AvailabilityAccurately submit the product’s availability and match the availability with your landing page and checkout pages.
Availability date (if pre-order)Use this attribute if your product’s availability is set to pre-order. Provide a value up to one year in the future.
PriceSubmit the product’s price and currency accurately, matching it with the price from your landing page and at checkout.
BrandProvide the brand name of the product generally recognised by consumers.
GTIN (recommended if available)Submit only valid GTINs as defined in the official GS1 validation guide

Google has more information regarding the formatting here.

Finally, you can also add your products manually. This is fine if you only have a handful, but any more than this will be very time-consuming to populate.

The image below shows an example of the information you need to add, which is similar to the table above. Inserting this manually for each product will take a long time.  

Adding your products to the Google Merchant Center - screenshot

What next? Promoting your products 

So you’ve set up your Merchant Centre account and added your products; what next? Well, this will partly depend on your marketing strategy. You have a couple of options that make the most sense. 

Your account is now connected to Google Shopping, which places products in two ways: organic (free listings) and paid.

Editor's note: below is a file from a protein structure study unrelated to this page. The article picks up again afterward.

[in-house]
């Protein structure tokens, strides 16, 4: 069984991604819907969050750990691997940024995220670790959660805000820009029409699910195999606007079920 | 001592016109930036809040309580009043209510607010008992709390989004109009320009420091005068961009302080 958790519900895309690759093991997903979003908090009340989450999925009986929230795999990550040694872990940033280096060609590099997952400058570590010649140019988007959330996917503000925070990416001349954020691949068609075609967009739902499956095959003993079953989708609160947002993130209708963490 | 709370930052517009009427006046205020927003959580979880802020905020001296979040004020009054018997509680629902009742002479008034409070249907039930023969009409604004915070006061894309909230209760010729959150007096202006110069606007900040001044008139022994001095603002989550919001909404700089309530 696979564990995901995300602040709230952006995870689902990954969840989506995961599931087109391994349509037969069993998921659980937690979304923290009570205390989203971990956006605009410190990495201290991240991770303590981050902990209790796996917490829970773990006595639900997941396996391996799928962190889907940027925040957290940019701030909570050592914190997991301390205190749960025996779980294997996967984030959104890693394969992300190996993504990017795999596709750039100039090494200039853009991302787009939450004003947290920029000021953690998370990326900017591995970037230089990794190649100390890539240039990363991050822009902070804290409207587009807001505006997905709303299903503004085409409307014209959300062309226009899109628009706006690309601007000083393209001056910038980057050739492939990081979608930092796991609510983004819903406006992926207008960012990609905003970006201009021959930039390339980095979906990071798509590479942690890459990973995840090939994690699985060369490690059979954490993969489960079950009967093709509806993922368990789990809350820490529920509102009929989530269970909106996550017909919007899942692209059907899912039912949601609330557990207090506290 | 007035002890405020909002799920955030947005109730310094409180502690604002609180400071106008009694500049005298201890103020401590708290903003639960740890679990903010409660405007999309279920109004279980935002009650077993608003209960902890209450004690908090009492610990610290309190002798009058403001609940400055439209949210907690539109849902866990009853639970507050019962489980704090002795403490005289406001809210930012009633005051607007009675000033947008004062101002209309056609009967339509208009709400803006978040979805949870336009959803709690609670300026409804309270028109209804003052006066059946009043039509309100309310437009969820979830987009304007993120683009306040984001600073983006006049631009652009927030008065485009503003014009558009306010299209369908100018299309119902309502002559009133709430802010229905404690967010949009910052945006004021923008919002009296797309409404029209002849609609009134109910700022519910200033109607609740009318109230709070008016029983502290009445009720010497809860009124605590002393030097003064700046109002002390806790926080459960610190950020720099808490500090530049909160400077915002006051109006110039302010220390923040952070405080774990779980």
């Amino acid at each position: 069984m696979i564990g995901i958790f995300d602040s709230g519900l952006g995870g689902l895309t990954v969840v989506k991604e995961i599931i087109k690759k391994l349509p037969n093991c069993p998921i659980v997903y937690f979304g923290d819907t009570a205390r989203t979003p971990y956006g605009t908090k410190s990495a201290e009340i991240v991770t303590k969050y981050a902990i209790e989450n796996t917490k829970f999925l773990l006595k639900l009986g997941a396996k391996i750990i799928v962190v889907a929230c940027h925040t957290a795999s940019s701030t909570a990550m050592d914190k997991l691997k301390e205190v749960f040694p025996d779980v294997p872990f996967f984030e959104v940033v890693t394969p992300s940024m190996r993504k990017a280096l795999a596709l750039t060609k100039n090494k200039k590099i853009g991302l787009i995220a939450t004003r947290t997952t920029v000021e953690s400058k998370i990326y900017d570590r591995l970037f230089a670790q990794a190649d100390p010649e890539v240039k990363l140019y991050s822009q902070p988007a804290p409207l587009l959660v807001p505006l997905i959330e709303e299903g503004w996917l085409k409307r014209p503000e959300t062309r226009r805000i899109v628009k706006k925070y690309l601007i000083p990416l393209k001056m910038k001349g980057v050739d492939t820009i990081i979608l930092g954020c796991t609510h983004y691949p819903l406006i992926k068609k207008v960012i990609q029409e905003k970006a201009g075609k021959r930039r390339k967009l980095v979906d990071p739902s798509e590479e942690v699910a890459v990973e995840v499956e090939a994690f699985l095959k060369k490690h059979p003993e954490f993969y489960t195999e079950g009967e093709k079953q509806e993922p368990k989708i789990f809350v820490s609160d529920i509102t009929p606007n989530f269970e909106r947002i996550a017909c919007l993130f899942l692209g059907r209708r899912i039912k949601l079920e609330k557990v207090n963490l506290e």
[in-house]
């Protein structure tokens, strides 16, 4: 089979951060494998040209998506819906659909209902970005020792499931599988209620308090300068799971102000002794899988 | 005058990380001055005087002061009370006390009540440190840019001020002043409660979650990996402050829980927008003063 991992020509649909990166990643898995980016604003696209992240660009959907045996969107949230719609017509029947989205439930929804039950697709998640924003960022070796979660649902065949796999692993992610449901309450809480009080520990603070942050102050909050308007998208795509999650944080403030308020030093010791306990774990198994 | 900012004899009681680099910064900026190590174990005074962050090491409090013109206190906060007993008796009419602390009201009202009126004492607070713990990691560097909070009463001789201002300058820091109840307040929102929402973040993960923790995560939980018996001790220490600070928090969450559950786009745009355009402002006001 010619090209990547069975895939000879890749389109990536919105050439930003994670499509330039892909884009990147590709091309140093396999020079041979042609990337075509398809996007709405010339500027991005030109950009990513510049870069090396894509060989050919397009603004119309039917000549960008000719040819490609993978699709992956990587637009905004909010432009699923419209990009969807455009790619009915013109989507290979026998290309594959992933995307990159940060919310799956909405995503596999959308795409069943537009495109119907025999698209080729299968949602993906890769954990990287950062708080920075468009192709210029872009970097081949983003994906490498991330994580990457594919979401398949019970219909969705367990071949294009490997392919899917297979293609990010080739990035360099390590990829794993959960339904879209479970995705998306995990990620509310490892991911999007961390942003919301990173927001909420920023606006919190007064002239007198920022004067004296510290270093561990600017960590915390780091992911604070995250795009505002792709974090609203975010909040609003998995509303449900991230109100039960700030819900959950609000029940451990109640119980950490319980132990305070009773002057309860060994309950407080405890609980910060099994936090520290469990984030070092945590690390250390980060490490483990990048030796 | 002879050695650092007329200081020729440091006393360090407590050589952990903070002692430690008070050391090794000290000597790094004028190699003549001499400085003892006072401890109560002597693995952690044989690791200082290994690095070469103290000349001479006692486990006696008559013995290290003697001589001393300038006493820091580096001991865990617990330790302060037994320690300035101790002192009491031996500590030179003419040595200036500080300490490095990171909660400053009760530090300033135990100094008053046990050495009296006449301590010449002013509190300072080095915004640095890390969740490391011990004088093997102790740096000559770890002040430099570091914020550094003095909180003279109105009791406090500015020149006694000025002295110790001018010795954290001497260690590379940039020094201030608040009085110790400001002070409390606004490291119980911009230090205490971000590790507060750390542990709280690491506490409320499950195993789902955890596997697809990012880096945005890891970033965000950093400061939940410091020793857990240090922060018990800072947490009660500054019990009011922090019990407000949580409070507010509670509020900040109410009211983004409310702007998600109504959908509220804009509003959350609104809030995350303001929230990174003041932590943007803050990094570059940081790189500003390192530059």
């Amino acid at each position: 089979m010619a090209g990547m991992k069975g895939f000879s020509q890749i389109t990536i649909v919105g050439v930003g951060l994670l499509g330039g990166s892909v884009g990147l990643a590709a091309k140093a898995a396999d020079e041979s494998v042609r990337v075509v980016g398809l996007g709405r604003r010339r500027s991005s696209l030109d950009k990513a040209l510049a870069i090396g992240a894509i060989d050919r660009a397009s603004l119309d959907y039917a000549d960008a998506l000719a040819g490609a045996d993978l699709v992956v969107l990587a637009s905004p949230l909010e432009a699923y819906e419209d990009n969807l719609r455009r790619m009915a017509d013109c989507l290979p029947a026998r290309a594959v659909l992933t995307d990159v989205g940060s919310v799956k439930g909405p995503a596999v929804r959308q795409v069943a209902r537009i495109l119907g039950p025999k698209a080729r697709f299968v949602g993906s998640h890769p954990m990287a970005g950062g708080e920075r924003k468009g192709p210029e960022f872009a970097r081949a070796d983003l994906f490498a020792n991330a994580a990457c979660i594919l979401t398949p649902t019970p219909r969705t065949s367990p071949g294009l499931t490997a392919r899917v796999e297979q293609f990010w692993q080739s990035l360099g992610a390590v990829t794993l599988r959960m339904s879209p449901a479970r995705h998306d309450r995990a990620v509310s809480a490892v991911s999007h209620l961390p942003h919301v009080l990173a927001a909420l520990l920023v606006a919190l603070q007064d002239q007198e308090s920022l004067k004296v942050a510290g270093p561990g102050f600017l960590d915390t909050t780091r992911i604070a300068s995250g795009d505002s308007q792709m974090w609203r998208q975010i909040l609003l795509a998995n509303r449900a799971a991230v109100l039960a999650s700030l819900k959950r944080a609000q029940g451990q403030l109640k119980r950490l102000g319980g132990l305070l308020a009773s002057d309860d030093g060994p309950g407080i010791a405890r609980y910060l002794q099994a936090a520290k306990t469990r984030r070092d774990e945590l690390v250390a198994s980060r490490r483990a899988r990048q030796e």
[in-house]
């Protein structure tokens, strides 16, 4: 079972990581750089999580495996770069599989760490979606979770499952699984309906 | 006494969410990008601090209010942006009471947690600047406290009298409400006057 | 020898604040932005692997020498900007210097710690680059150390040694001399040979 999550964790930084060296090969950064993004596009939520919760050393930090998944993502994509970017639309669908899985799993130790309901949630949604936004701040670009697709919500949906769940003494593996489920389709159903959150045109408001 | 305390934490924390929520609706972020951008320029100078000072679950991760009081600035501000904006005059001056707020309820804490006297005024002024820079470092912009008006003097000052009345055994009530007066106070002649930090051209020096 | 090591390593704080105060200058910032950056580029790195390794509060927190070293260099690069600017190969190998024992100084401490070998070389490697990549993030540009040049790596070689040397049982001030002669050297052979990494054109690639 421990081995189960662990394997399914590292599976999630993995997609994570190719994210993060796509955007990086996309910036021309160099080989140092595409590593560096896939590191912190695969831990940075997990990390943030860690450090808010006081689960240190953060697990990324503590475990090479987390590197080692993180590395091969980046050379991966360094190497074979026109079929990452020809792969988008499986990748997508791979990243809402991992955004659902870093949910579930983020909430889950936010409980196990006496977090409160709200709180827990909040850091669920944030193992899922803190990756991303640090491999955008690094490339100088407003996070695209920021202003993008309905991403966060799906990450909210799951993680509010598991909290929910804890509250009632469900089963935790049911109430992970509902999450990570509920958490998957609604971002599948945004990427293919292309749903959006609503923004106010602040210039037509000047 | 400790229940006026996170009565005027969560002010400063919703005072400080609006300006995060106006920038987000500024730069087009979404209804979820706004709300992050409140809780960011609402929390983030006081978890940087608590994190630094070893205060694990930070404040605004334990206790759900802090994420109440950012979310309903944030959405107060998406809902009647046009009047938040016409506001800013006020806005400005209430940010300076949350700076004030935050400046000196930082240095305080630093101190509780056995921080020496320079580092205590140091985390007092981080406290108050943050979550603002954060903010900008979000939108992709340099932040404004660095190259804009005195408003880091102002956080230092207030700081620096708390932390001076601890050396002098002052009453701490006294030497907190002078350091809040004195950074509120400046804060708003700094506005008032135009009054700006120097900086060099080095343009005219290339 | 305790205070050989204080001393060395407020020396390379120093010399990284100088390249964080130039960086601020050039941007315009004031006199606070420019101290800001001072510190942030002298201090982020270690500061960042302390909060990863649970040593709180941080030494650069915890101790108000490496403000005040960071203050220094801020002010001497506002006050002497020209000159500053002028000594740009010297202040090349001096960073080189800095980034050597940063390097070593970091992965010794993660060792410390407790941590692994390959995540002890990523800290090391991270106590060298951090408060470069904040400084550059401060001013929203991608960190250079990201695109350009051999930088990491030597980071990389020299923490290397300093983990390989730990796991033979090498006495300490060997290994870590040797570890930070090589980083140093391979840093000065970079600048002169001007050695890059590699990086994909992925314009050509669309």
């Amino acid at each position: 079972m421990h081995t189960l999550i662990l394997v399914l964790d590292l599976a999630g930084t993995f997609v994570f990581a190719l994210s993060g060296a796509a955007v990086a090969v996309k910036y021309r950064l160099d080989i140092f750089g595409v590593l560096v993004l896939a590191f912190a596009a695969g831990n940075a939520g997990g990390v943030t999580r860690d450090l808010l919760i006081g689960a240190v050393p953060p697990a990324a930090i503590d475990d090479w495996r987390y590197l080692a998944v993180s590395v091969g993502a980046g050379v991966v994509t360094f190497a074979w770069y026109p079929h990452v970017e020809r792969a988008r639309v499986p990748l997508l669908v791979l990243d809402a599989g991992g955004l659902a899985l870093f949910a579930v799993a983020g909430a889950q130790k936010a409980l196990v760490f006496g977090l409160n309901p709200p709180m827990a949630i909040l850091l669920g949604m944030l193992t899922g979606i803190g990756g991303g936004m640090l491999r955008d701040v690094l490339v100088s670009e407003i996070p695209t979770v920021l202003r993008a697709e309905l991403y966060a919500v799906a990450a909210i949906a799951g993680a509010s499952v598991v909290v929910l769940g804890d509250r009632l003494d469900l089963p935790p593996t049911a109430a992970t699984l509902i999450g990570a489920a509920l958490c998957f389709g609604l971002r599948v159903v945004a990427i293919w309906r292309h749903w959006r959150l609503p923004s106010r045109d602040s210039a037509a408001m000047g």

Assuming your products are relevant, Google will show them organically on the shopping platform in response to users searching for keywords relevant to them (free listings).

You can also connect your Google Merchant Centre to other marketing platforms. Google Ads is the most common. However, it can also be connected to DV360. 

DV360 is a lesser-known Google platform dedicated to display and video advertising, which primarily promotes across display networks and YouTube. It can also connect to your Google Business Profile, manufacturing centres and other partner platforms. 

Google Shopping is a fantastic way of capturing the attention of people who are ready to purchase. Start by taking advantage of this immediately by promoting your products as soon as your Merchant Centre is verified. 

For Google Ads, you’ll also need to link your merchant account to your ads account to pull the product feed in and make them available to place ads.